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081309ColfaxAvenueProjectMP0067

SHOT 8/13/09 2:04:39 PM - The words "One mile above sea level" mark the spot orginally thought to be 5,280 feet (or one mile) above sea level on the steps of the Colorado State Capitol. The official elevation of Denver is measured outside the west entrance to the building, where the fifteenth step is engraved with the words "One Mile Above Sea Level." From this step, around dusk, a magnificent view of the sun setting behind the Rocky Mountains can be taken-in at 5,280 feet (1,609 m). A second mile high marker was set in the 18th step in 1969 when Colorado State University students resurveyed the elevation. Finally, in 2003, an even more accurate measurement was made with modern means and the 13th step was identified as being one mile (1.6 km) high where a 3rd marker was installed. Colfax Avenue is the main street that runs east and west through the Denver-Aurora metropolitan area in Colorado. As U.S. Highway 40, it was one of two principal highways serving Denver before the Interstate Highway System was constructed. In the local street system, it lies 15 blocks north of the zero point (Ellsworth Avenue, one block south of 1st Avenue). For that reason it would normally be known as "15th Avenue" but the street was named for the 19th-century politician Schuyler Colfax. On the east it passes through the city of Aurora, then Denver, and on the west, through Lakewood and the southern part of Golden. Colloquially, the arterial is referred to simply as "Colfax", a name that has become associated with prostitution, crime, and a dense concentration of liquor stores and inexpensive bars. Playboy magazine once called Colfax "the longest, wickedest street in America." However, such activities are actually isolated to short stretches of the 26-mile (42 km) length of the street. Periodically, Colfax undergoes redevelopment by the municipalities along its course that bring in new housing, trendy businesses and restaurants. Some say that these new developments detract from the chara

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081309ColfaxAvenueProjectMP0067.jpg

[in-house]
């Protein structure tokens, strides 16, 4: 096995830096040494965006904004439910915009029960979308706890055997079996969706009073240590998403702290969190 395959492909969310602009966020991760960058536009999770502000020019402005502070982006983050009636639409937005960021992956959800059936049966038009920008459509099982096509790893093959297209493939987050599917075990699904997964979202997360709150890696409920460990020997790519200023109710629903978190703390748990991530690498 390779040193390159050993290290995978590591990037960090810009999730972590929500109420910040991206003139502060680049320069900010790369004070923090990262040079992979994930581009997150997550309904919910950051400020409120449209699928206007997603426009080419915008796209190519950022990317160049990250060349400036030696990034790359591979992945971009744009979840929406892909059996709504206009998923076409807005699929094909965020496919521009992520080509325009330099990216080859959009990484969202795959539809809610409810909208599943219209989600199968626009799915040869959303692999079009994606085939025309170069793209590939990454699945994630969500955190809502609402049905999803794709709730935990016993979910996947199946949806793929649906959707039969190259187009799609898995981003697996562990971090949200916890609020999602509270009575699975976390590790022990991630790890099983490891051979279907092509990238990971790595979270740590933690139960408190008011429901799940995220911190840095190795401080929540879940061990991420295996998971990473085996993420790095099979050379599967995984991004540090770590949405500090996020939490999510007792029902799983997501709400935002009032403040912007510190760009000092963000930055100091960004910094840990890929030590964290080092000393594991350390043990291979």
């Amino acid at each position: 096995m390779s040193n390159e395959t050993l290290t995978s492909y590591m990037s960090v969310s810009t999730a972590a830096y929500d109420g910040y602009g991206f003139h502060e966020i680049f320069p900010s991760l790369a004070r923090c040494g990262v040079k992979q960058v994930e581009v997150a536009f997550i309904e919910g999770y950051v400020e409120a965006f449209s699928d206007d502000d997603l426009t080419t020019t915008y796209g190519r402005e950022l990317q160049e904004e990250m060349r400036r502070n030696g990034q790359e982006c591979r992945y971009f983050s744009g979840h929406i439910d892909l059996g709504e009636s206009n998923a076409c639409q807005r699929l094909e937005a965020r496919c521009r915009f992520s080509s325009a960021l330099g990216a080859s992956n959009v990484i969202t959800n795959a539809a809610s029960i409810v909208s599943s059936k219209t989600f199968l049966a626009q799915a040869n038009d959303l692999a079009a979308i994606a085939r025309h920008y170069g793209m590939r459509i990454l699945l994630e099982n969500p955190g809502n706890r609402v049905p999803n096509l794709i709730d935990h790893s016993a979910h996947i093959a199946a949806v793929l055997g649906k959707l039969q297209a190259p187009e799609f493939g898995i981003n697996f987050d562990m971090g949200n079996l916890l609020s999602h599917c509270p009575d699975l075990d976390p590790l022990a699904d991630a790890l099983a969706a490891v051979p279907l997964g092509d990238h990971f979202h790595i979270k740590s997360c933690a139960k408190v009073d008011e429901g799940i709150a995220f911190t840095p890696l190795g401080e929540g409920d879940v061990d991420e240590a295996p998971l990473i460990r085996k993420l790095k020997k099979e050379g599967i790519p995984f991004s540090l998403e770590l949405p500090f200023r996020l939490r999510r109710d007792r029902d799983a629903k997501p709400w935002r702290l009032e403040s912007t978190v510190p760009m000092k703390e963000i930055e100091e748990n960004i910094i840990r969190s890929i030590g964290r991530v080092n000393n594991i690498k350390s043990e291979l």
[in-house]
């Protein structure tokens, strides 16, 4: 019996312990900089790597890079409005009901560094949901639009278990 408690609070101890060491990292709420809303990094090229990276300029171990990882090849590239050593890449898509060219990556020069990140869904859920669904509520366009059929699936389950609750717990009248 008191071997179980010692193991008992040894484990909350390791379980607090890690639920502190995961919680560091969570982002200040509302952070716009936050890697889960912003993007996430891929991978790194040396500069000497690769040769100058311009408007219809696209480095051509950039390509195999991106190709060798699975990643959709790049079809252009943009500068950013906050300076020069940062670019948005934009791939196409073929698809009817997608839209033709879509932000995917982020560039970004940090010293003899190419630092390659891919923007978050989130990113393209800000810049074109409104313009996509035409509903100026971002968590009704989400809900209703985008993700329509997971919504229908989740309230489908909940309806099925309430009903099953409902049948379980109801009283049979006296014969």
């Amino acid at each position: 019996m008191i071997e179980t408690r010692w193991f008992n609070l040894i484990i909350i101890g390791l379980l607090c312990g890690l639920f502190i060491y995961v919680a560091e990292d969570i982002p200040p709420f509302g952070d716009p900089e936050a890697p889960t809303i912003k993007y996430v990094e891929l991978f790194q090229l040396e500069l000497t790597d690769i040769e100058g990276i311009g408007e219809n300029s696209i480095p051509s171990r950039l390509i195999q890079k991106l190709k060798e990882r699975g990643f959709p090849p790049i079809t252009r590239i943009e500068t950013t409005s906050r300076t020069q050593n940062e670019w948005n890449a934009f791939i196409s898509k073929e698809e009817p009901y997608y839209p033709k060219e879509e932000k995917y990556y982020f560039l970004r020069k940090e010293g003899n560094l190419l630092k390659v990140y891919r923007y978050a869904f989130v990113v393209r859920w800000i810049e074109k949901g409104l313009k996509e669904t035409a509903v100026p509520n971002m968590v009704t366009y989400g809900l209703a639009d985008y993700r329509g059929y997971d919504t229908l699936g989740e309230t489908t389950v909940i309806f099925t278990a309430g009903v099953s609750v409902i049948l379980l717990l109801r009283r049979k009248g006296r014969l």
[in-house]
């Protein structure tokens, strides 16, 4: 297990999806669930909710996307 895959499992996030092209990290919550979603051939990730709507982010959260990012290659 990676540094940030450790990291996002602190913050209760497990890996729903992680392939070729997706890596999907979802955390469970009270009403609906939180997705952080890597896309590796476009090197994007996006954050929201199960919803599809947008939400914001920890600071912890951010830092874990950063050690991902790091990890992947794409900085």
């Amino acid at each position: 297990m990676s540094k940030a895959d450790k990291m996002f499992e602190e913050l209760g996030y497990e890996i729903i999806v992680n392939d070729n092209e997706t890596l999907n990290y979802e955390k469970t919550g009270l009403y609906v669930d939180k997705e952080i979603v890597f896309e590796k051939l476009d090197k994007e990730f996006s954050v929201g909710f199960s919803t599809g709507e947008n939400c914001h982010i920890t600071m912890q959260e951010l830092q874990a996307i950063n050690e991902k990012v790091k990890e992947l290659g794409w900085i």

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© 2009 Marc Piscotty
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5554x3703 / 5.5MB
Contained in galleries
5280 Reasons to Love Denver Request, Colfax Avenue Project
SHOT 8/13/09 2:04:39 PM - The words "One mile above sea level" mark the spot orginally thought to be 5,280 feet (or one mile) above sea level on the steps of the Colorado State Capitol. The official elevation of Denver is measured outside the west entrance to the building, where the fifteenth step is engraved with the words "One Mile Above Sea Level." From this step, around dusk, a magnificent view of the sun setting behind the Rocky Mountains can be taken-in at 5,280 feet (1,609 m). A second mile high marker was set in the 18th step in 1969 when Colorado State University students resurveyed the elevation. Finally, in 2003, an even more accurate measurement was made with modern means and the 13th step was identified as being one mile (1.6 km) high where a 3rd marker was installed. Colfax Avenue is the main street that runs east and west through the Denver-Aurora metropolitan area in Colorado. As U.S. Highway 40, it was one of two principal highways serving Denver before the Interstate Highway System was constructed. In the local street system, it lies 15 blocks north of the zero point (Ellsworth Avenue, one block south of 1st Avenue). For that reason it would normally be known as "15th Avenue" but the street was named for the 19th-century politician Schuyler Colfax. On the east it passes through the city of Aurora, then Denver, and on the west, through Lakewood and the southern part of Golden. Colloquially, the arterial is referred to simply as "Colfax", a name that has become associated with prostitution, crime, and a dense concentration of liquor stores and inexpensive bars. Playboy magazine once called Colfax "the longest, wickedest street in America." However, such activities are actually isolated to short stretches of the 26-mile (42 km) length of the street. Periodically, Colfax undergoes redevelopment by the municipalities along its course that bring in new housing, trendy businesses and restaurants. Some say that these new developments detract from the chara